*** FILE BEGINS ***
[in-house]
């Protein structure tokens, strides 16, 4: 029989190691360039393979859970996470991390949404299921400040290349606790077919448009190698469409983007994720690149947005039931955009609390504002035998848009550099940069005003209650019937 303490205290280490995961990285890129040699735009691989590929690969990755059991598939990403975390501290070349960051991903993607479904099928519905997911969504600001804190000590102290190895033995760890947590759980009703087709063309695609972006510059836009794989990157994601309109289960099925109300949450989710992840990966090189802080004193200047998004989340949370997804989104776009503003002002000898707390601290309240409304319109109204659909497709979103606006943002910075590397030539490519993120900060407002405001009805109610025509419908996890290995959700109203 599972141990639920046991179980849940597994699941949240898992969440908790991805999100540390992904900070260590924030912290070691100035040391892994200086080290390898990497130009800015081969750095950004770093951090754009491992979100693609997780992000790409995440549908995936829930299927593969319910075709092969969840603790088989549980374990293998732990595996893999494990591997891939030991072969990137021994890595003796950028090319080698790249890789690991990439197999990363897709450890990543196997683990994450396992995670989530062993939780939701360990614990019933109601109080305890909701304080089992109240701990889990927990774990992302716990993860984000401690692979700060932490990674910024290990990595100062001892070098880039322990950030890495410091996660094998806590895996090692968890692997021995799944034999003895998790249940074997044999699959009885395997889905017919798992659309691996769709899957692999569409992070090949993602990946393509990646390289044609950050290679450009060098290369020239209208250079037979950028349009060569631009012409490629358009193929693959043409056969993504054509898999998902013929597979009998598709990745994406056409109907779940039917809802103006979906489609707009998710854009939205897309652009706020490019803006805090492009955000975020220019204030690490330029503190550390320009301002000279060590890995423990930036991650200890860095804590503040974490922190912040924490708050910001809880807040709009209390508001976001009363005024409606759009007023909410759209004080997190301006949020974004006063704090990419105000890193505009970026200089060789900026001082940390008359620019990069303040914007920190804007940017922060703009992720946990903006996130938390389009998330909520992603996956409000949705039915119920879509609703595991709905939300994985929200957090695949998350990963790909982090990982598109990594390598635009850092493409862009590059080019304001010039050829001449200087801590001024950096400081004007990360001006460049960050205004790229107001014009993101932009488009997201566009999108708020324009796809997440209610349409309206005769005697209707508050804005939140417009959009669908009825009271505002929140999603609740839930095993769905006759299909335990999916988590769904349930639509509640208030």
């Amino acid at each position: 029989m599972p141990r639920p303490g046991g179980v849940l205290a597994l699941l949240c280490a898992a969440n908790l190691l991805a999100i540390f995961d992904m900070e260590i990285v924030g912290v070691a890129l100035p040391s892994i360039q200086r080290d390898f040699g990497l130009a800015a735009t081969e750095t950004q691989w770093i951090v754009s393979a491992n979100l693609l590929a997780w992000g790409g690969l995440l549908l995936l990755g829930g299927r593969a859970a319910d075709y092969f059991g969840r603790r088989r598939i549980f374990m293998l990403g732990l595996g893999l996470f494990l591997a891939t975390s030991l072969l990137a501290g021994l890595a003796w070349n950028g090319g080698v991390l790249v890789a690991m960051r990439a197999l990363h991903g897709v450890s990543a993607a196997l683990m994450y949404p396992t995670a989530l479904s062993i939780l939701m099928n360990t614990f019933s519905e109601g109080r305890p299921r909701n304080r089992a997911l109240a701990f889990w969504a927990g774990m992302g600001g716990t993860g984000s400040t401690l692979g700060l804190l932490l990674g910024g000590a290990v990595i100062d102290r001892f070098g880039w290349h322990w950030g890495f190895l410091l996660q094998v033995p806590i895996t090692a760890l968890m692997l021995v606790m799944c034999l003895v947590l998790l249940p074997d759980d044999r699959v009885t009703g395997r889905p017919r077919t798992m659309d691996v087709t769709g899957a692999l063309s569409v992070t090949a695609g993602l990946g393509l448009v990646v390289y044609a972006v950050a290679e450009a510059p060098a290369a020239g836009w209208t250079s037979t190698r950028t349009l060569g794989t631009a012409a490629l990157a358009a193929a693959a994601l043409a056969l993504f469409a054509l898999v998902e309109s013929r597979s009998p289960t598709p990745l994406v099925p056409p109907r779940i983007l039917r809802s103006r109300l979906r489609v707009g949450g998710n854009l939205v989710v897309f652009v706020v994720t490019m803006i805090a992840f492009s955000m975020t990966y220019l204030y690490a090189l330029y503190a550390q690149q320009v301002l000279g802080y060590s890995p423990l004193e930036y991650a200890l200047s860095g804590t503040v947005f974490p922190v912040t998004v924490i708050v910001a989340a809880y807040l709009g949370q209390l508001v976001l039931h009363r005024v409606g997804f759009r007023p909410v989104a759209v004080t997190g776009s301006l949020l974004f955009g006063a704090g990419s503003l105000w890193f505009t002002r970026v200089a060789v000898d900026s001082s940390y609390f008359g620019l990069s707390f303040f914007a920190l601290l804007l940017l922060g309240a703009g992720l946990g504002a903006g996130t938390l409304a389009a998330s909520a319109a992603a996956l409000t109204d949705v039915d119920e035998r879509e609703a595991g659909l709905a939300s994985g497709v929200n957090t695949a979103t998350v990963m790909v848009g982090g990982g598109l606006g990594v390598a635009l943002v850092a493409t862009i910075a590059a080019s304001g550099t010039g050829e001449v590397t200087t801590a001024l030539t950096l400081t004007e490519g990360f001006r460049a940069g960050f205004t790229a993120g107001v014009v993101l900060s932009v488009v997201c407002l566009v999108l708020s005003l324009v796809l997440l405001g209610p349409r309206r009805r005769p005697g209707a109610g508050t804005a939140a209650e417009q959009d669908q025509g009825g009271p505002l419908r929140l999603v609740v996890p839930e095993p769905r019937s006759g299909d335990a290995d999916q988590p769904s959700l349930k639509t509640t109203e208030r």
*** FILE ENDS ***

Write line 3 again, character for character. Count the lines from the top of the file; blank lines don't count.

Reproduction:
């Amino acid at each position: 029989m599972p141990r639920p303490g046991g179980v849940l205290a597994l699941l949240c280490a898992a969440n908790l190691l991805a999100i540390f995961d992904m900070e260590i990285v924030g912290v070691a890129l100035p040391s892994i360039q200086r080290d390898f040699g990497l130009a800015a735009t081969e750095t950004q691989w770093i951090v754009s393979a491992n979100l693609l590929a997780w992000g790409g690969l995440l549908l995936l990755g829930g299927r593969a859970a319910d075709y092969f059991g969840r603790r088989r598939i549980f374990m293998l990403g732990l595996g893999l996470f494990l591997a891939t975390s030991l072969l990137a501290g021994l890595a003796w070349n950028g090319g080698v991390l790249v890789a690991m960051r990439a197999l990363h991903g897709v450890s990543a993607a196997l683990m994450y949404p396992t995670a989530l479904s062993i939780l939701m099928n360990t614990f019933s519905e109601g109080r305890p299921r909701n304080r089992a997911l109240a701990f889990w969504a927990g774990m992302g600001g716990t993860g984000s400040t401690l692979g700060l804190l932490l990674g910024g000590a290990v990595i100062d102290r001892f070098g880039w290349h322990w950030g890495f190895l410091l996660q094998v033995p806590i895996t090692a760890l968890m692997l021995v606790m799944c034999l003895v947590l998790l249940p074997d759980d044999r699959v009885t009703g395997r889905p017919r077919t798992m659309d691996v087709t769709g899957a692999l063309s569409v992070t090949a695609g993602l990946g393509l448009v990646v390289y044609a972006v950050a290679e450009a510059p060098a290369a020239g836009w209208t250079s037979t190698r950028t349009l060569g794989t631009a012409a490629l990157a358009a193929a693959a994601l043409a056969l993504f469409a054509l898999v998902e309109s013929r597979s009998p289960t598709p990745l994406v099925p056409p109907r779940i983007l039917r809802s103006r109300l979906r489609v707009g949450g998710n854009l939205v989710v897309f652009v706020v994720t490019m803006i805090a992840f492009s955000m975020t990966y220019l204030y690490a090189l330029y503190a550390q690149q320009v301002l000279g802080y060590s890995p423990l004193e930036y991650a200890l200047s860095g804590t503040v947005f974490p922190v912040t998004v924490i708050v910001a989340a809880y807040l709009g949370q209390l508001v976001l039931h009363r005024v409606g997804f759009r007023p909410v989104a759209v004080t997190g776009s301006l949020l974004f955009g006063a704090g990419s503003l105000w890193f505009t002002r970026v200089a060789v000898d900026s001082s940390y609390f008359g620019l990069s707390f303040f914007a920190l601290l804007l940017l922060g309240a703009g992720l946990g504002a903006g996130t938390l409304a389009a998330s909520a319109a992603a996956l409000t109204d949705v039915d119920e035998r879509e609703a595991g659909l709905a939300s994985g497709v929200n957090t695949a979103t998350v990963m790909v848009g982090g990982g598109l606006g990594v390598a635009l943002v850092a493409t862009i910075a590059a080019s304001g550099t010039g050829e001449v590397t200087t801590a001024l030539t950096l400081t004007e490519g990360f001006r460049a940069g960050f205004t790229a993120g107001v014009v993101l900060s932009v488009v997201c407002l566009v999108l708020s005003l324009v796809l997440l405001g209610p349409r309206r009805r005769p005697g209707a109610g508050t804005a939140a209650e417009q959009d669908q025509g009825g009271p505002l419908r929140l999603v609740v996890p839930e095993p769905r019937s006759g299909d335990a290995d999916q988590p769904s959700l349930k639509t509640t109203e208030r």